This whole story sounds fishy to me. First off, it says that the plane was 5 to 10 minutes into the flight when this incident happened, yet the plane was still only at 3,000 feet? Wouldn't it have been a little higher by then?
Then it goes on to say: Kramer said the flight attendants did not respond until after passengers had restrained the man in his seat.
''Fifty or 60 people in the back of the plane were either yelling, crying, or standing up to this guy,'' Kramer said.
This doesn't sound quite right to me, either. If 50 or 60 people are screaming, it shouldn't take more than a few seconds for a FA to reach the area to see what in the heck was going on.
Then it goes on to say: American Airlines spokeswoman Sonja Whitemon said a flight attendant's report stated that, ''Upon landing, the individual fell towards the emergency door'' after losing his balance. She said the attendants did not think he had tried to open it.
Didn't the article just say this happened shortly after take off?
The article continues -Massachusetts State Police and the Massport Emergency Medical Team said they received reports of an intoxicated person on the flight. The man was taken into custody for questioning when the plane landed, officials said. There was no mention of the emergency door in Massport's report.
Then it goes on to say Phil Orlandella, director of media relations at Logan, said no charges have been filed. ''The person they talked to wanted no medical assistance and didn't appear at all intoxicated,'' Orlandella said.
So was the guy drunk or wasn't he? Maybe he was having a senior moment? Maybe the controller who relayed the information got the story wrong? (like the ones in the Fire/Five Men post) Maybe the other passenger who gave details to the Boston Globe was exaggerating? Maybe the Boston Globe just totally screwed up the story?
It just seems weird because NOTHING in this story makes sense. Does anyone here who works for AA know what really happened on this flight?
Heavymetal From Ireland, joined May 2015, 13 posts, RR: 0
Reply 4, posted (13 years 6 months 4 weeks 1 day 7 hours ago) and read 4705 times:
Here's what I'm sure happened; Either the reporter was too lazy to check with the FAA to determine altitude or, more likely, simply took a passenger's completely clueless estimate as to how high the aircraft was.
A third possibility is that the American spokeswoman offered an incorrect assessment of the altitude.
In any case, I've become convinced hijacking as we know it is not possible... in the US at least. Anybody causing a ruckus on a jetliner now is instantly in for a 'Celebrity Death Match'.
Delta737 From United States of America, joined Jun 1999, 516 posts, RR: 10
Reply 6, posted (13 years 6 months 4 weeks 1 day 6 hours ago) and read 4650 times:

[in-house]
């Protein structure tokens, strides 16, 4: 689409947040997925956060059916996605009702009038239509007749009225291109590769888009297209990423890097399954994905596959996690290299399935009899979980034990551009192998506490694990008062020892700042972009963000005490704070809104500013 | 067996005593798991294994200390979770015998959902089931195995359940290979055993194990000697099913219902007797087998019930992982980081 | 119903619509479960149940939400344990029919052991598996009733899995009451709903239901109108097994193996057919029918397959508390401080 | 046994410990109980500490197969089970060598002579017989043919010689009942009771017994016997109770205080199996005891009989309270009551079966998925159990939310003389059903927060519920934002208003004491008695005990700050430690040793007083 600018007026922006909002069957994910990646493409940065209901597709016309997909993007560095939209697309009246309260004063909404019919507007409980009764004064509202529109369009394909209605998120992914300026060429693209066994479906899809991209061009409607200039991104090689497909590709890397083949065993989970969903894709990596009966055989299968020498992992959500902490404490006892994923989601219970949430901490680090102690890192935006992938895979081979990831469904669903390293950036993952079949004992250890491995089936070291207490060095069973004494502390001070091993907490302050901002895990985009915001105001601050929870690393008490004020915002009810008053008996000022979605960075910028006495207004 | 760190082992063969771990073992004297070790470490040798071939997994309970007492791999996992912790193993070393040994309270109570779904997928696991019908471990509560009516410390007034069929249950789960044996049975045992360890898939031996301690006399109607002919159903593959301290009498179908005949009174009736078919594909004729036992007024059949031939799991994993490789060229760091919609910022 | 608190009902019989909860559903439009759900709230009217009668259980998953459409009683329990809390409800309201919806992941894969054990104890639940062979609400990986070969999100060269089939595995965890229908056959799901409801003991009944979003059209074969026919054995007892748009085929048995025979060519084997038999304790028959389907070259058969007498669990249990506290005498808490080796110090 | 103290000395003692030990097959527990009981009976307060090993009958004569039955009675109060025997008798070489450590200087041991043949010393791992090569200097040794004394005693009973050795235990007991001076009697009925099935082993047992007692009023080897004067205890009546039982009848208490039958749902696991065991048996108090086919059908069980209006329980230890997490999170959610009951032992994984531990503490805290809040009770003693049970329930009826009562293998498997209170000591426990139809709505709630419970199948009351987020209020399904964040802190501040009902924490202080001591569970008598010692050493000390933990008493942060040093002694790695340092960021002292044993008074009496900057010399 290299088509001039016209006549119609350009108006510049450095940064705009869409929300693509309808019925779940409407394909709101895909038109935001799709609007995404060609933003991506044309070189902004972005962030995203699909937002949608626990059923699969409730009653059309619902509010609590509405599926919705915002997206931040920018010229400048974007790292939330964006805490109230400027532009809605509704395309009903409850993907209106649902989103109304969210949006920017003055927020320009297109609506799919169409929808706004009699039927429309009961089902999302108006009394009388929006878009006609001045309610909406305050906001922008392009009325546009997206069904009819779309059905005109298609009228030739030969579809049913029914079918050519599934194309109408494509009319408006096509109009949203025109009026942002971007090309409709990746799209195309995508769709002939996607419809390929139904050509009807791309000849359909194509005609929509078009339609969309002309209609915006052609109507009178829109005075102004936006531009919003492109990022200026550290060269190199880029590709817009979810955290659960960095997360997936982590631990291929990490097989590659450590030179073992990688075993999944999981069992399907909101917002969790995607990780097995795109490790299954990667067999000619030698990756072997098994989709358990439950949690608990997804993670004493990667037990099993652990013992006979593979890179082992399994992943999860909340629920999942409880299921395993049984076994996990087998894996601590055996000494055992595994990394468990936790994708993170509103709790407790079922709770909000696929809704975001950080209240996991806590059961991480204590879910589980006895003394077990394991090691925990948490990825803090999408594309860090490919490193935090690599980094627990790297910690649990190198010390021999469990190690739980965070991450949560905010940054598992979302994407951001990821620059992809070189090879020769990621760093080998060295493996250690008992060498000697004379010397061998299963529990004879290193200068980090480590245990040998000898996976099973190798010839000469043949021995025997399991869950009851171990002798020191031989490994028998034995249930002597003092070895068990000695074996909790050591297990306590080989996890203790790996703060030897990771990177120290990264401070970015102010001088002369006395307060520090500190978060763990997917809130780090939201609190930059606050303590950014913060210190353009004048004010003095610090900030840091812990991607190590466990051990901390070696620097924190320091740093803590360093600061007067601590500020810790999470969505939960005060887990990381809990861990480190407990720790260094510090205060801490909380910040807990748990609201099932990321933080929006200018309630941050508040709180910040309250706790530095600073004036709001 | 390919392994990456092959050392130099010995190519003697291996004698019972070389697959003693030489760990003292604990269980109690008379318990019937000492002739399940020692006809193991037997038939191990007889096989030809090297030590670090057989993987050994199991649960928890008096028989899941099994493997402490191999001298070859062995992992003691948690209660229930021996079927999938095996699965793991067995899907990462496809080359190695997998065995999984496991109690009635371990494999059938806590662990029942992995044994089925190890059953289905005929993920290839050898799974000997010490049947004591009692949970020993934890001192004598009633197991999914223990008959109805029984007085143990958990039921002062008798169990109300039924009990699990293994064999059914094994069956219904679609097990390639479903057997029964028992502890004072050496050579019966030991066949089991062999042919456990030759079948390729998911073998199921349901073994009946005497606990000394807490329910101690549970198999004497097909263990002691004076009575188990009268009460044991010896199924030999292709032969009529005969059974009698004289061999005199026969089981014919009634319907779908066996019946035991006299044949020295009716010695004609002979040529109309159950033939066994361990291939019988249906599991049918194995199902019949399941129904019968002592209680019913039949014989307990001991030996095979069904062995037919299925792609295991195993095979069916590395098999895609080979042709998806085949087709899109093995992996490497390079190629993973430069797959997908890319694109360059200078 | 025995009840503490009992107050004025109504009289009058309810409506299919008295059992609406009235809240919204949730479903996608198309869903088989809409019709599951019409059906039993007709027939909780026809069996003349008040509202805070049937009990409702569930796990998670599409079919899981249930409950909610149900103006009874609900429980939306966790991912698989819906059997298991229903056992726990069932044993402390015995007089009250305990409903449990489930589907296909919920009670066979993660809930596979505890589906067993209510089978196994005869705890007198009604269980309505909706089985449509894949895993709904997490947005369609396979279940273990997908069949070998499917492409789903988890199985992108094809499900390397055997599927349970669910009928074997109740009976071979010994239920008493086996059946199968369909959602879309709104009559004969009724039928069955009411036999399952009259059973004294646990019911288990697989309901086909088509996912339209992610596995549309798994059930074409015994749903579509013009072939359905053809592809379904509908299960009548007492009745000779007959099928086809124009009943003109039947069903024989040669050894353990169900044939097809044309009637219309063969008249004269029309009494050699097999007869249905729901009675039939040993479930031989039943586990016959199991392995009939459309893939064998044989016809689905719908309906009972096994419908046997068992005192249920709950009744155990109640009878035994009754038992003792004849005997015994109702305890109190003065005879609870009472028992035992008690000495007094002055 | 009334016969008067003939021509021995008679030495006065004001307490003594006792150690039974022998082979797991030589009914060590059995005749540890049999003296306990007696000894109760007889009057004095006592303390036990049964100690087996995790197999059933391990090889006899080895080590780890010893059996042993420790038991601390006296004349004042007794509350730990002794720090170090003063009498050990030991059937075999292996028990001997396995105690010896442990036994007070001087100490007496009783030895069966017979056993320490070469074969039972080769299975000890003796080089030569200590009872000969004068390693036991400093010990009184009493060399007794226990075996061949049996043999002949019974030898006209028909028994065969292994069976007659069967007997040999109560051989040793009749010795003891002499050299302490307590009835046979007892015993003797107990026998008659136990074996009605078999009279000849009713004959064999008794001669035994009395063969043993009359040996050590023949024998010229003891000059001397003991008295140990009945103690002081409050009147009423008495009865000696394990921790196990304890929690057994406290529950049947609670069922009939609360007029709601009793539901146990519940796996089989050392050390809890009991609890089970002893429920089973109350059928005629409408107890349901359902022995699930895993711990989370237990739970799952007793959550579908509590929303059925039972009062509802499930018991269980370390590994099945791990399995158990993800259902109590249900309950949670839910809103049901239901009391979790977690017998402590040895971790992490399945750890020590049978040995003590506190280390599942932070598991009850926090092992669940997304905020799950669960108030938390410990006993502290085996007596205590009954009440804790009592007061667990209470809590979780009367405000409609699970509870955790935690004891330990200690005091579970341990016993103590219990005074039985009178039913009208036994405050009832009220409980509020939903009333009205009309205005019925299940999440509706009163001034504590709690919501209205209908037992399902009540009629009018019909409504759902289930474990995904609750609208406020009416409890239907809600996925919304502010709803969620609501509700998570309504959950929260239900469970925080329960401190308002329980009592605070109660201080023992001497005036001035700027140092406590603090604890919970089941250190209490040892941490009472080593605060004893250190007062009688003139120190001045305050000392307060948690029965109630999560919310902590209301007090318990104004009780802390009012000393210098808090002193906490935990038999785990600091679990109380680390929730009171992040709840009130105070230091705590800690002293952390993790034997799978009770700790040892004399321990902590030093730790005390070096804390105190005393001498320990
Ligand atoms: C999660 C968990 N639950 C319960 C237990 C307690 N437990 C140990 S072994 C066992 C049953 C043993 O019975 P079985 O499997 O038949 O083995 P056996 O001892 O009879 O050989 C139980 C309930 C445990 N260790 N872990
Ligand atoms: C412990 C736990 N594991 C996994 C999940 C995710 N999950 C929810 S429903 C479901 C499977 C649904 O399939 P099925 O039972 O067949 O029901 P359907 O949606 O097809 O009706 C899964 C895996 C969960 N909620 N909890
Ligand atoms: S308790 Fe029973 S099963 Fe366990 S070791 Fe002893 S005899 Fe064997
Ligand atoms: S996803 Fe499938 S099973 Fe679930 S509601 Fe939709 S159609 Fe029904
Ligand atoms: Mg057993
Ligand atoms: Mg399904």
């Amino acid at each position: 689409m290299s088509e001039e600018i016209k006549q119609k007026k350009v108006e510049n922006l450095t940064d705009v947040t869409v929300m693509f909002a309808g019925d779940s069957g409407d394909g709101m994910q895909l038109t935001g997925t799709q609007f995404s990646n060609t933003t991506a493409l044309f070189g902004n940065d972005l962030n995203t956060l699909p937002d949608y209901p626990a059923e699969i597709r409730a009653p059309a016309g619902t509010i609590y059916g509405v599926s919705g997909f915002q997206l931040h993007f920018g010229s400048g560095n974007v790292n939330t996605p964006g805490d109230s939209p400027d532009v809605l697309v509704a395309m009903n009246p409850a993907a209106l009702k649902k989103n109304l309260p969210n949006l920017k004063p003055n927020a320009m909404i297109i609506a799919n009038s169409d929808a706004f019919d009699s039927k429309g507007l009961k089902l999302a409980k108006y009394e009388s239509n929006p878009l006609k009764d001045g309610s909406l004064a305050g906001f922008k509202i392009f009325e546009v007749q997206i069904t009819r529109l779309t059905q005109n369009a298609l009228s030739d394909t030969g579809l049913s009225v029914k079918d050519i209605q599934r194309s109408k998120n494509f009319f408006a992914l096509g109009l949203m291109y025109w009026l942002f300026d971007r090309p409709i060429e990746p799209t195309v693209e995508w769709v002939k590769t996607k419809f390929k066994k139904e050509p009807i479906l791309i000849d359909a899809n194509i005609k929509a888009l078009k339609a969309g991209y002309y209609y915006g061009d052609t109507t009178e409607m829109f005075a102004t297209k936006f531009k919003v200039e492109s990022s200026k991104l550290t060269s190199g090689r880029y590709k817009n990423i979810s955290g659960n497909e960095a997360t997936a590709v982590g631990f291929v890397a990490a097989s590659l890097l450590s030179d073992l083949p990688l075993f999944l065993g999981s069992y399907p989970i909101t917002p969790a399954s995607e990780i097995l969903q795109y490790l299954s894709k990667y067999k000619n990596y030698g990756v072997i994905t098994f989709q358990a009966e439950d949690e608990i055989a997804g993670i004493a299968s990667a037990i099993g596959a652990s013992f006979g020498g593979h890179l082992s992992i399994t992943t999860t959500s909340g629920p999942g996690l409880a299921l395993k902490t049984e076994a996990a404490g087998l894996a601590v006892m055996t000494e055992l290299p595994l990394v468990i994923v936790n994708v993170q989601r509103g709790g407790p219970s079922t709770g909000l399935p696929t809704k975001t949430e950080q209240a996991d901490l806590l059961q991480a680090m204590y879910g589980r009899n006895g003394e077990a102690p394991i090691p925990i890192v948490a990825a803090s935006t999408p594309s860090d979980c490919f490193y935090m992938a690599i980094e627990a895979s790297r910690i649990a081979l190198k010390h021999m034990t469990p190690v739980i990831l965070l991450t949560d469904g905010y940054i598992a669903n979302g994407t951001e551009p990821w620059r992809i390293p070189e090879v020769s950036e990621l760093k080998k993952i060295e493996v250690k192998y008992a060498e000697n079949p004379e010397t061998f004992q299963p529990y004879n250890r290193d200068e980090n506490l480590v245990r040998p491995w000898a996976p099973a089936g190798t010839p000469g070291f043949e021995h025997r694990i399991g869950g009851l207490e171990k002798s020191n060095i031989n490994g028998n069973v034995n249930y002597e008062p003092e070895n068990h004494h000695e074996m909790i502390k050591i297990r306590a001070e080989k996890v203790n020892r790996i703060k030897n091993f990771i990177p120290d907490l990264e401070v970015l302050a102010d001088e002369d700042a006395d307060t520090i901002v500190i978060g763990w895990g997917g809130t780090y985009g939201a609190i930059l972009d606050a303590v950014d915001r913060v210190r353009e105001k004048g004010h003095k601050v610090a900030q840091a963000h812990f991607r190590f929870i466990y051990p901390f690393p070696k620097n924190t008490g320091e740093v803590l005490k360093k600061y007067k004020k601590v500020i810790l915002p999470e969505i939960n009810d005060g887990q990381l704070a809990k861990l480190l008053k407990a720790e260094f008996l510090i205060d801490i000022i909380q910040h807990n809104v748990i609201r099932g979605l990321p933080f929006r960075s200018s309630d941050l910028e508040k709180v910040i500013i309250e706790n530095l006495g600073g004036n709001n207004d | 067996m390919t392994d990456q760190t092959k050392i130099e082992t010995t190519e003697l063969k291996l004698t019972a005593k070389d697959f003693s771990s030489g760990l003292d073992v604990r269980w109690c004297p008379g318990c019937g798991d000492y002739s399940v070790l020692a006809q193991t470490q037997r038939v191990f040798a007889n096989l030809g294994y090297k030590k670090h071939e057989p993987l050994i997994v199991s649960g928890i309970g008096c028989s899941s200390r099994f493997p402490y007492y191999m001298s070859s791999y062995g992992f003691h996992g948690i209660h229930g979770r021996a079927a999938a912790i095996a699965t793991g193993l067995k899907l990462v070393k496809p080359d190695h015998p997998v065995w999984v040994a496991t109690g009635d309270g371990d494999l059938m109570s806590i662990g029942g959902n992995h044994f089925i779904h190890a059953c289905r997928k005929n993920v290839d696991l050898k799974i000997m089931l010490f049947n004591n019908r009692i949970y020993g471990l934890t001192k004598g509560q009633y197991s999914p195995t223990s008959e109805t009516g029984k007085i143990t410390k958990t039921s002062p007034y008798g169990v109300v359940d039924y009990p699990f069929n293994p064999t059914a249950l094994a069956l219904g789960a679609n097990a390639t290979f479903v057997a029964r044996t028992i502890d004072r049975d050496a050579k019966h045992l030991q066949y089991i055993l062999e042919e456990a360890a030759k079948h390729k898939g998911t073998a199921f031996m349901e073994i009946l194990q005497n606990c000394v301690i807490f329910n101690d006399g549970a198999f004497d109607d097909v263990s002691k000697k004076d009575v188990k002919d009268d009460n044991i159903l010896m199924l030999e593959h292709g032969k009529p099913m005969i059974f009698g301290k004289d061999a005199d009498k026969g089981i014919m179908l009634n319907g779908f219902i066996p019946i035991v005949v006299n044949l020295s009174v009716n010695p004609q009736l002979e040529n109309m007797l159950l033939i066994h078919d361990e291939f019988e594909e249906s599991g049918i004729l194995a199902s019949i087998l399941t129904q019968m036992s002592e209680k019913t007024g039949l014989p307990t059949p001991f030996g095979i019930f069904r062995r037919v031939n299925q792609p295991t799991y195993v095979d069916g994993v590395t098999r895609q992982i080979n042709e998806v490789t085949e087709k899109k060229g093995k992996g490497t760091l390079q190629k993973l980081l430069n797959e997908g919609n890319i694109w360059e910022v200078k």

10 minutes into flight, you can still be at 3,000 if ATC issues that as an initial altitude. With a lot of traffic, they may leave you fairly low until the traffic passes. I spent about 10 minutes motoring around chicago departure at 5,000 last week.
If I'm not mistaken, I think the initial altitude on the departure in BOS is 5,000 - I can't remember, but 99.999% of the time, the reporter that writes the story doesn't have much of a clue about aviation.
Penguinflies From United States of America, joined Apr 2000, 994 posts, RR: 0
Reply 11, posted (13 years 6 months 3 weeks 5 days 22 hours ago) and read 4396 times:
IMHO, not at all fishy.
I agree with Delta737...
The aircraft taking off doesn't go immediately to the cruise altitude. It goes to a handoff altitude. St. Louis area we go to 2100, 2300 or 2500 feet then handed off to the tracon with would give us another altitude to the center which would give us our cruising altitude. I've been stuck at 2100 feet for more than ten minutes and have heard of TWA planes being stuck that low for a few mintues to avoid other traffic in the St. Louis area (like the corporate jets going into Spirit of the military traffic out of Bellville).
If it was that close to take-off than the flight attendants were probably still seated or just starting to get up to do their jobs.
It seems interesting that the crew did not elect to return to Miami. Maybe if he was drunk he could sober up on the long flight to Boston, helping in the appearance of non-intoxication.
"American Airlines spokeswoman Sonja Whitemon said a flight attendant's report stated that, ''Upon landing, the individual fell towards the emergency door'' after losing his balance. She said the attendants did not think he had tried to open it."
-I think the spokesperson meant that in the report made after landing, the flight attendants thought that the man lost his balance and fell on the door. What was he doing up right after takeoff anyway?
Jplenny From United States of America, joined Nov 1999, 129 posts, RR: 0
Reply 13, posted (13 years 6 months 3 weeks 5 days 15 hours ago) and read 4296 times:
Acutally the CSI story is based on an actaul incident a few years ago. A passenger who tried to break into the cockpit during a Southwest Airlines flight was killed by other passengers who restrained him.